Home / News / A groundbreaking image captures the transformation of individual lithium atoms into quantum waves

A groundbreaking image captures the transformation of individual lithium atoms into quantum waves

Particles and waves are indistinguishable in our universe. The challenge to the conventional binary system is pervasive, but it becomes particularly crucial when dealing with quantum phenomena. For more than a century, scientists have extensively investigated the concept of wave-particle duality through numerous experiments. However, a recent breakthrough has allowed researchers to visually record this phenomenon using a camera.

Researchers have successfully captured a groundbreaking image that shows the precise moment when individual atoms start exhibiting the behavior of “wave packets.”. The results of this study are presented in a pre-print paper that is currently awaiting peer review. The equations governing this phenomenon have been established since the early stages of quantum mechanics, thus providing the team with precise knowledge of how the system would evolve. The difficulty lay in the imaging methodology.

In a conversation with the authors of the article, Dr. Tarik Yefsah, Joris Verstraten, Dr. Tim de Jong, and Dr. Bruno Peaudecerf, they likened their imaging techniques to the pixels of a typical digital camera. The lithium atoms are initially cooled to temperatures close to absolute zero by employing lasers. The particles are confined within an optical lattice, but over a sufficient duration, they will transform into a localized wave packet.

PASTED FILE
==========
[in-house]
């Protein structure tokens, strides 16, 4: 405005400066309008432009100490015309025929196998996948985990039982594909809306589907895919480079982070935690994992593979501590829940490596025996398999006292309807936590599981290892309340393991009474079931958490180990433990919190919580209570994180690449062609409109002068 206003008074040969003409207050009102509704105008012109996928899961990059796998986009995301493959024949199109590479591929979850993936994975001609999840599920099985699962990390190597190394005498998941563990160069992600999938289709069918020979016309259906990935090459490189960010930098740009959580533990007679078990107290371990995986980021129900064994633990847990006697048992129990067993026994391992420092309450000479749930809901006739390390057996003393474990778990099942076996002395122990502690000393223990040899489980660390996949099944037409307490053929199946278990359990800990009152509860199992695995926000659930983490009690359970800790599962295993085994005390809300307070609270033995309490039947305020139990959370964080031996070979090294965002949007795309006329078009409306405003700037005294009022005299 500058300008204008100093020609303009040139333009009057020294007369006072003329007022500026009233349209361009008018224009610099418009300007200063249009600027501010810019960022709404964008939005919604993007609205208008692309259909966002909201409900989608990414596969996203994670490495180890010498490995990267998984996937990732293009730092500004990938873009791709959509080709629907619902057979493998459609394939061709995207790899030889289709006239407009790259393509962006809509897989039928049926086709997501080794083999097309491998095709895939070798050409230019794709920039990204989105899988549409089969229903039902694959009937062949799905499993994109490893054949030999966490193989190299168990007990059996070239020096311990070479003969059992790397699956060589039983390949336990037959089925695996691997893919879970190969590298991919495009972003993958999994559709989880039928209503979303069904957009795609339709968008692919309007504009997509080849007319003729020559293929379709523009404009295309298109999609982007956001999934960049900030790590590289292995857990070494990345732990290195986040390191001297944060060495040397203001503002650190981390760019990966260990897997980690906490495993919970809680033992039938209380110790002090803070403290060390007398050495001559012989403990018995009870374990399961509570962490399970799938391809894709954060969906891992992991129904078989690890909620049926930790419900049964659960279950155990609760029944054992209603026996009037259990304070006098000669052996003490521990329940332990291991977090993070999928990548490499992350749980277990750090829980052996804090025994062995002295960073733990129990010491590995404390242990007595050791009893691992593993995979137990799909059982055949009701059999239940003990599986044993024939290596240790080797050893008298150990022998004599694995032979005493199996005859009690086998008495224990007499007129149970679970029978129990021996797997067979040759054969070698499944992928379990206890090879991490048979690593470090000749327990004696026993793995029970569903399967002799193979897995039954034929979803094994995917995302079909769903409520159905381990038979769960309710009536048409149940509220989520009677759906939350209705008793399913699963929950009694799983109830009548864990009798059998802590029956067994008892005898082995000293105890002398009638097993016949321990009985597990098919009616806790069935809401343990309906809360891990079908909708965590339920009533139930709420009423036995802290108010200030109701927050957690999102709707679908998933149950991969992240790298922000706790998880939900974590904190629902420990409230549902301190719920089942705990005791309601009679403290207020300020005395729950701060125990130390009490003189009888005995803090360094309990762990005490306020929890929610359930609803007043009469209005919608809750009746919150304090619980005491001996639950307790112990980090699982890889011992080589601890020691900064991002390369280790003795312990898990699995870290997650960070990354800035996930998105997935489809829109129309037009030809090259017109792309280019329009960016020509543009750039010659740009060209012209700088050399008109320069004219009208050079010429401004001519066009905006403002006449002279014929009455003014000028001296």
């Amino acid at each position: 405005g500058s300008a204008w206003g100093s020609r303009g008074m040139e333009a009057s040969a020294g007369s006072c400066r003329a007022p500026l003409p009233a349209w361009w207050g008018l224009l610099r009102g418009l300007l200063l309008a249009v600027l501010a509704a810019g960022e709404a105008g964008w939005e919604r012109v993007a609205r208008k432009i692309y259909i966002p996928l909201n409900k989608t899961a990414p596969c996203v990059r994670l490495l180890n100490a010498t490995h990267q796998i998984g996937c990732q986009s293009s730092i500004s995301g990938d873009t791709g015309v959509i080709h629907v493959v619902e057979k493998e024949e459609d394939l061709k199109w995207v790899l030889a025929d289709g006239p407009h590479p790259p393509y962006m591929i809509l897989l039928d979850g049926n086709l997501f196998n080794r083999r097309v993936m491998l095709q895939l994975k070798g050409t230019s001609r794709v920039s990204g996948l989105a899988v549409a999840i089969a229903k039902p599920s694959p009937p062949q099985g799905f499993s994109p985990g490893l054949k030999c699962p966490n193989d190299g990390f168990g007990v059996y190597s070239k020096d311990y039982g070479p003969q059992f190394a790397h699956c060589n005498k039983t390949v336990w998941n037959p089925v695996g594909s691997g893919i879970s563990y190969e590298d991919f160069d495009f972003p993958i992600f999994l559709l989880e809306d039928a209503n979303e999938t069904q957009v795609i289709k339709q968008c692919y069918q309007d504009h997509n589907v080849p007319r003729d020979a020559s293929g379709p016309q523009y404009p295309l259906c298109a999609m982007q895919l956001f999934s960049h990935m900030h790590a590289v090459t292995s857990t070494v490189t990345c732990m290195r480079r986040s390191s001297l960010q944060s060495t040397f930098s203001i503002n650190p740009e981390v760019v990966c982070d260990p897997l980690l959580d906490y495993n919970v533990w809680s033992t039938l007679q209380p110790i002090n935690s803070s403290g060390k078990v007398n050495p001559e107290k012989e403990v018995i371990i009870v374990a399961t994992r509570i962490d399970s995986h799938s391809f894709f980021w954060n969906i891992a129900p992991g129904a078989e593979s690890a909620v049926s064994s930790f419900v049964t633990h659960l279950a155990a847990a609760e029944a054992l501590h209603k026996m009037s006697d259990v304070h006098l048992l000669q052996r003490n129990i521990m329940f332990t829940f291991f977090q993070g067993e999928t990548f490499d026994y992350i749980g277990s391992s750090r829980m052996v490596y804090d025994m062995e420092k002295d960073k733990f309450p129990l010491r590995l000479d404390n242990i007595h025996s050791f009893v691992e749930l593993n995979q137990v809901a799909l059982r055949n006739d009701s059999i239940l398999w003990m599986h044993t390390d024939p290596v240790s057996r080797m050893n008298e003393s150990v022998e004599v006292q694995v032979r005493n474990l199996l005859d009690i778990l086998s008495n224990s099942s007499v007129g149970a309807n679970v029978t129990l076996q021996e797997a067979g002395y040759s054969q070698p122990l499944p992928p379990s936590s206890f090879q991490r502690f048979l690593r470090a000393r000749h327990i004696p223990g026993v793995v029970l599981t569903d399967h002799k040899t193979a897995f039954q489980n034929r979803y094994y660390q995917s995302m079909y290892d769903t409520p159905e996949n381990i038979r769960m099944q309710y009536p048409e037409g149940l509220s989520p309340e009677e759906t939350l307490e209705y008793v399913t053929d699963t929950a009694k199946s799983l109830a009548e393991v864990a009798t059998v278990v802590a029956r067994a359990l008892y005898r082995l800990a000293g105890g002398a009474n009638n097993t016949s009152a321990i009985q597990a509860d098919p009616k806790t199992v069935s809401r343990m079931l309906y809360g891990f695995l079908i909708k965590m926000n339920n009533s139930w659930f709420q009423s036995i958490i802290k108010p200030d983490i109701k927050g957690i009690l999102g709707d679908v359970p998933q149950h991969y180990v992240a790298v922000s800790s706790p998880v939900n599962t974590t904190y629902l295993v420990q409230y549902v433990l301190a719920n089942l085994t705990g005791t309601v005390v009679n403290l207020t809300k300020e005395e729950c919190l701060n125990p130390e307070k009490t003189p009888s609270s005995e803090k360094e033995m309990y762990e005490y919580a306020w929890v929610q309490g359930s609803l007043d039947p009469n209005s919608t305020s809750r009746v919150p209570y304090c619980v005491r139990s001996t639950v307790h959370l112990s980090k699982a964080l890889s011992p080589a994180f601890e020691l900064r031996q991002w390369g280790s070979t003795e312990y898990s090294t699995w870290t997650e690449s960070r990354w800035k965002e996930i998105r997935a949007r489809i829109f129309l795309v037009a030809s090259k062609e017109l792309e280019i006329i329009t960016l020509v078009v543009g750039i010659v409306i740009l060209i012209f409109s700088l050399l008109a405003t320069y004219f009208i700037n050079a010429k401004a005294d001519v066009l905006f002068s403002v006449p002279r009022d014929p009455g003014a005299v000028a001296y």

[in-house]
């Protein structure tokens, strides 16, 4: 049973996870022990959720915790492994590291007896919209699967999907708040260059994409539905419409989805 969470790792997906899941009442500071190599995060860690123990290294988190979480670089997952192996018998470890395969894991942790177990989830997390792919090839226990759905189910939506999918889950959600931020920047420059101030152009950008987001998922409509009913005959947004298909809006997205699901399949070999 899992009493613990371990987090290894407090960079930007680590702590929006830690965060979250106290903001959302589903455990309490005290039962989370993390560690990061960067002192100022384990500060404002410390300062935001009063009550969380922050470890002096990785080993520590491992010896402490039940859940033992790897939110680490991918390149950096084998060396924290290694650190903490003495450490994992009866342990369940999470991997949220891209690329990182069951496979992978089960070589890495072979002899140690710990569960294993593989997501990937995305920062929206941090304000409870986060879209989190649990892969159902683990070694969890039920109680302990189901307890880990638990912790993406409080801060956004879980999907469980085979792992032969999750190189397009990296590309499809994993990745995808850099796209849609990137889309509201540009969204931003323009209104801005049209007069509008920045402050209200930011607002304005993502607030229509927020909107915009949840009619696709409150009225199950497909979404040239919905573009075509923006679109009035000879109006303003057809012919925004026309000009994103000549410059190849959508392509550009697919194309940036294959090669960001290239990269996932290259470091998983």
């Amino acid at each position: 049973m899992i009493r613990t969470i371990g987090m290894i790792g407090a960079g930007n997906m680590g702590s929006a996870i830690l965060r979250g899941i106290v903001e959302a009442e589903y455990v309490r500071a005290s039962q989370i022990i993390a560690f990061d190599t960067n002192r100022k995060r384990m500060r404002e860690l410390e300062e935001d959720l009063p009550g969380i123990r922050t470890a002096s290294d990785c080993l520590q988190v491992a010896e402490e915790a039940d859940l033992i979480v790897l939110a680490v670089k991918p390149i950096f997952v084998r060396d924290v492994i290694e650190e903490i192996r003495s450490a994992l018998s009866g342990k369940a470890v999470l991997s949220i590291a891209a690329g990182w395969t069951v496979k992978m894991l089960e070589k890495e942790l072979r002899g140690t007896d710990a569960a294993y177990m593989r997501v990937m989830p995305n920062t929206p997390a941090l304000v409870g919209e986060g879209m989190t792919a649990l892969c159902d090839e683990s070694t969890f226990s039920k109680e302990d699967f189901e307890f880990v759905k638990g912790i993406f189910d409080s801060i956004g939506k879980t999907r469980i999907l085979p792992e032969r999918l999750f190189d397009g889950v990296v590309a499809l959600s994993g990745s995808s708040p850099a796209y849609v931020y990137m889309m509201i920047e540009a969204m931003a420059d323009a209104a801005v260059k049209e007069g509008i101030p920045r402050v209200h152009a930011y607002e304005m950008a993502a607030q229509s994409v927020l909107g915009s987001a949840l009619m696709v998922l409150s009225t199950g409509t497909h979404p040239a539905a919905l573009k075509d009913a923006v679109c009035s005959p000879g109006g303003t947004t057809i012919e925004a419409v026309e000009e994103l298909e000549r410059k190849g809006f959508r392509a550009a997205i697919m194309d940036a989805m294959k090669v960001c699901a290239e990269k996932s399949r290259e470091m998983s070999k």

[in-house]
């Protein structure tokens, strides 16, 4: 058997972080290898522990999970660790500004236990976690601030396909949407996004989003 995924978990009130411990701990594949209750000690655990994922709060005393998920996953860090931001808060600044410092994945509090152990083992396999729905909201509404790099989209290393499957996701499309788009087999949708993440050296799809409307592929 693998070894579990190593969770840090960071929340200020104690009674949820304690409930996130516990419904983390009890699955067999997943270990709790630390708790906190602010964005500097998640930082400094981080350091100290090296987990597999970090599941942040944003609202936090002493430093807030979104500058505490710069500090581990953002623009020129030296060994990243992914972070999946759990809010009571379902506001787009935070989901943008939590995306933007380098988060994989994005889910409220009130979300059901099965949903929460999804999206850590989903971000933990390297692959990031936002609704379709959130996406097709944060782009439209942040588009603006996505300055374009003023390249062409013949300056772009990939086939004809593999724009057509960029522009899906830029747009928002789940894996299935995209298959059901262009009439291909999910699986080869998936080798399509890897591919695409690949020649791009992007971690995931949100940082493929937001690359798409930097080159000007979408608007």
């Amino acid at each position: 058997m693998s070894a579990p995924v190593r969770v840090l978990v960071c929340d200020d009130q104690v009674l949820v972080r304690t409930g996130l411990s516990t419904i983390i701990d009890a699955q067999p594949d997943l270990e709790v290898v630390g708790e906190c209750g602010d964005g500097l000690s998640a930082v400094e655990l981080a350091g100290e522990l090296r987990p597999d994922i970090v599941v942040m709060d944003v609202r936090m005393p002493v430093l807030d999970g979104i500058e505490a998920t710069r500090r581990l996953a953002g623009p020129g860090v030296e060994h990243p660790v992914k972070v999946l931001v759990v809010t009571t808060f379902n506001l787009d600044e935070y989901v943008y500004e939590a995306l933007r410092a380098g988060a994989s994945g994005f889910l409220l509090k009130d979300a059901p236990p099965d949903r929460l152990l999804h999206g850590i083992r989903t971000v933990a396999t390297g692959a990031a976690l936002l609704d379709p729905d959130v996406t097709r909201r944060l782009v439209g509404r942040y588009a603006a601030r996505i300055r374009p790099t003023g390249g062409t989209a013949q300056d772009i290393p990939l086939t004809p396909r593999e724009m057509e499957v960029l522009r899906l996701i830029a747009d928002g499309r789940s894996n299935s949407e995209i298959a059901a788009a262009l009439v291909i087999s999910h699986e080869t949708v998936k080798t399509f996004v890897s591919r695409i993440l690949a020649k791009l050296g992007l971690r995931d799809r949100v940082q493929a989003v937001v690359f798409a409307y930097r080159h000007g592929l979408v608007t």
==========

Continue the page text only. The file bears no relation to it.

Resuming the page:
The optical lattice is deactivated to allow for the expansion of the atom-wave, which is subsequently reactivated, causing the packet to revert to its particle state.The microscope system can detect and record the fluorescence that the confined atom emits. The method is iterated multiple times to enable the researchers to sample the entire wavefunction density.

Wave packets represent a fundamental expression of the concept of wave-particle duality. However, there have been relatively few experiments focused on directly expanding a single-particle wave packet with high resolution, which is the main focus of our article,” the authors informed. Moreover, due to their well-established behavior, they serve as an excellent test subject for evaluating the effectiveness of the microscopy technique we have developed. By observing the expected behavior, we can verify that the imaging method does not introduce any notable distortion.

Choosing a configuration that is theoretically well understood enabled them to demonstrate the resilience of this technique in capturing quantum phenomena without significantly altering them. Within the realm of quantum mechanics, it is important to acknowledge that the observer is an integral component of the experiment. The subsequent stage involves utilizing it for states that are not well comprehended.

With the imaging technique we have developed and tested in the article, our intention is to directly observe the microscopic characteristics of fermionic systems that exhibit strong interactions. The authors further stated that the understanding of the behavior of those systems is significantly less comprehensive compared to the wave packets discussed in the article. “This could, for example, enhance our comprehension of extraordinary states of matter, such as highly compact neutron stars or the plasma consisting of elementary particles that existed shortly after the Big Bang.”

The paper detailing these observations can be accessed on the pre-print server ArXiv.

About Chambers

Check Also

The Air Force has abandoned its attempt to install a directed-energy weapon on a fighter jet, marking another failure for airborne lasers

The U.S. military’s most recent endeavor to create an airborne laser weapon, designed to safeguard …